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Guest PilotPete

Navigating the D-Day Assault Routes

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Guest PilotPete

I would love to fly the C47 from England over the D-Day drop zones and back using the same routes and navigation aids the original pilots used. It would mean someone creating new scenery objects (light ships) and perhaps nav beacons. Anyone planning to try it?Here's an excerpt from a website (http://www.6juin1944.com/assaut/aeropus/en_9tcc.php) I posted info about here on June 2nd:"From their starting points to the English coast, aerial corridors are marked out in order to guide the planes until the gathering point 'ELKO' preceding the crossing of the Channel. Then, the planes head south-west and leave the English coast at the Portland Bill headland. From this moment their flight level will have to be 500 feet.Four minutes after having passed 'FLATBUSH' and the English coast, the navigation lights and the lights inside the planes are turned off, only formation lights and amber recognition lights remain. Heading is maintained for 57 miles to a point code named 'HOBOKEN' which was a ship in the North-west of Guernsey.Over 'HOBOKEN' the planes change their course and move now towards south-east, towards the coast of the Cotentin peninsula. Amber lights are turned off and formation lights are turned to the lowest practicable intensity, the last part of the crossing begin.The French coast is crossed over the point code named 'MULESHOE' for the 101st Airborne and over the point code named 'PEORIA' for the 82nd Airborne."Anyone have more details?Thanks,Peterhttp://home.earthlink.net/~pmhemm/Hemm_Signature.jpg

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Ah, Peter, your wish is our command. Sam Kimpton, our team's Airborne and Troop Carrier historian, is working on that very thing. We will be putting up a package for you with all the charts and start-up flights and more. Sam was also involved in producing the paratrooper effects and that got priority so we could meet our D-Day, er, D-Day. :-) But look for it soon.Bill RambowMAAM-SIM http://www.fssupport.com/maam/maamsim_neon.gif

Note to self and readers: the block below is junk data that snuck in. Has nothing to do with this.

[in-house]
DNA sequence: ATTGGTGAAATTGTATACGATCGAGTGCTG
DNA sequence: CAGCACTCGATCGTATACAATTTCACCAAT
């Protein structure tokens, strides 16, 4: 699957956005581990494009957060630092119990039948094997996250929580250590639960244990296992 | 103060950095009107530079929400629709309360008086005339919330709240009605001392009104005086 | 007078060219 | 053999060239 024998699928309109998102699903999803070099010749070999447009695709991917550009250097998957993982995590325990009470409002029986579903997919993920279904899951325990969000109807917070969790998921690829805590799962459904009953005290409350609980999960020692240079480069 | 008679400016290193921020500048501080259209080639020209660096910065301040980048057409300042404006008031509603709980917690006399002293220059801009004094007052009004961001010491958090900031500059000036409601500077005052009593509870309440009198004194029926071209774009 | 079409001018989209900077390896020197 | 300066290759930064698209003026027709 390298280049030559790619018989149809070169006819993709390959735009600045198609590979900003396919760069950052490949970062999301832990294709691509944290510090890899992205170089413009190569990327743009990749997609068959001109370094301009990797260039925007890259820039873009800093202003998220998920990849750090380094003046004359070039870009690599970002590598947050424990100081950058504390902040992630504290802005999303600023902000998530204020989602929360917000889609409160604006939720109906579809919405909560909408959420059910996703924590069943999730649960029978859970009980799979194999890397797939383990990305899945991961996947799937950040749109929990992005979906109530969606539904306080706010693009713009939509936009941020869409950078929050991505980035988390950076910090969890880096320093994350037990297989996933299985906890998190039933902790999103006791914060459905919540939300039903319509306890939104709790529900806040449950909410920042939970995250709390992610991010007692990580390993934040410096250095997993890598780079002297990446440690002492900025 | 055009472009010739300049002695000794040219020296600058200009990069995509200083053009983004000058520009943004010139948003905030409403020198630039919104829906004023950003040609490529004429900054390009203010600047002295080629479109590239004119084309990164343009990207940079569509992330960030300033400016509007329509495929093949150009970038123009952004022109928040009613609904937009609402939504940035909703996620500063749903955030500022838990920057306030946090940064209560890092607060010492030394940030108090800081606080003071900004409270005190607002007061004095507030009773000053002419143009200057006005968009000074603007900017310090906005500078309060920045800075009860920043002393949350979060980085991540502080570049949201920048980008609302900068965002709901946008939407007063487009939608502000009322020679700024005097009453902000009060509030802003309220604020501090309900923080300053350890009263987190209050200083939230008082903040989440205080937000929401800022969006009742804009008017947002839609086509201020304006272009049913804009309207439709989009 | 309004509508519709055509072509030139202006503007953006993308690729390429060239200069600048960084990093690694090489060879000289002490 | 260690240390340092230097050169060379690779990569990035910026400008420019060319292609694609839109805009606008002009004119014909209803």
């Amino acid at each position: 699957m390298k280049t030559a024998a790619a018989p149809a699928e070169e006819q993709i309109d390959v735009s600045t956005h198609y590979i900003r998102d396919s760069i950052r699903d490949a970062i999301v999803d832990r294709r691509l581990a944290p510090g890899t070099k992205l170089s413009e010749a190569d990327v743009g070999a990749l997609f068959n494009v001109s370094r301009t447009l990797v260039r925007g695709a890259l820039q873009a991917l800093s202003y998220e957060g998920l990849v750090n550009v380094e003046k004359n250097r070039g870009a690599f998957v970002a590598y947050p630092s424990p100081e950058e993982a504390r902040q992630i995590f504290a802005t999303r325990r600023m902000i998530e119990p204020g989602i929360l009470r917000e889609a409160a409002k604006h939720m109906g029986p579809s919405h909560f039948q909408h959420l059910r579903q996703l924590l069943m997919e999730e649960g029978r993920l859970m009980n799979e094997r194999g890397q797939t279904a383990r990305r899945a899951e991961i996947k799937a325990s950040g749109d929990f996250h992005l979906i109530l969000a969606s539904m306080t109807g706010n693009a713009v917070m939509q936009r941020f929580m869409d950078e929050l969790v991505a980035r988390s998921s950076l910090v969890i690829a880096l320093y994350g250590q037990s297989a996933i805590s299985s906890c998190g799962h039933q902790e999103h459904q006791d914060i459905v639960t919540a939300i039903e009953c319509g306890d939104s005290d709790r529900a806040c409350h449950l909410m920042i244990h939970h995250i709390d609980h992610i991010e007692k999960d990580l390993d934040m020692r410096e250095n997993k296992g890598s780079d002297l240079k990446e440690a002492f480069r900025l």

Bill Rambow

MAAM-SIM

www.maam.org

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Guest gooneyrider

For those of you who would be interested in flying routes the French 3 & 4SAS "used" before they were dropped over Brittany from June 5 thru June 18 1944, I have them (my gradfather was one of them).

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Guest africa

I would be interested flying the routes - is it possible to e mail them to me. I bet your grandfather could tell some interesting stories about a very dangerous situation to be in. Where was he stationed in Southern England before he left for the invasion. Thank you in advance.Stephen Daysheila.day1@ntlworld.com

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Guest BobLee

Any news on D-Day routes package? I am waiting for it with great anticipation. My uncle flew a glider into Normandy on D-Day and dropped paratroopers in Market Garden.

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Guest SWA2873

Hi Bill;I need you to contact me by e-mail.My primary system has crashed (hardware failure) and I no longer have access to your e-mail or a link to the other forum.Right now I am running a P100 with windows 98. Everything is on hold until I can get the problem taken care of.:-(Sam

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Guest Zarzura

I am currently quite obsessed with the new FsPassenger Add-On, which packs some very nice aspects of a commercial simulation into FS.There is an interesting little feature in FsPassenger, which I do not use for my virtual airline flying, but it might be of special interest for the MAAM C-47: the add-on simulates dangerouse zones, like war areas and the like.The danger zones are defined in a database and can be modified by the user from within FS. A Danger zone is a given latitude/longitude with a radius in km/miles and two percentage values. One of the percentage values modifies the reliability of your aircraft (meaning, the chance of a random failure gets greater). The other percentage is the chance, that the aircraft gets shot and damaged. The predefined areas include zones, where failure-rate increases (because the maintenance in this areas is bad), or real war zones (like Irak) or both. This feature plays together with FsPassengers feature of setting truly random failures to the aircraft. FsPassenger also enhances the failure behaviour of FS by making some failures develop slowly (so you have a chance to discover a problem by panning the gauges before all #### breaks loose). If you fly a war zone and you get shot at, you have war sounds, a copilot giving damage reports and if you have passengers with you, you can hear them scream. Your aircraft will behave according to the damages.I am quite sure, that the percentage values are the only means of decision of what is to happen, I guess there is no way to prevent being shot by flying any maneuvers or in low altitude. But I believe, this is very much the dependency of fortune that the pilots encountered in real life...For me this seems to be a great way to make flying the DDay assault routes with the MAAM C-47 a nailbiting venture, but of course first we need somebody to define the danger zones as close to history as possible. FsPassenger might also be a bit too expensive for only this feature (31 Euro), but I can recommend it for all the other features as well! A demo version is available, including the danger zones, but it is only possible to start from KSFO in the demo. There are demo-warzones near KSFO so it is possible to check out the feature without buying.The homepage is:http://www.fspassengers.comPapa Zulu

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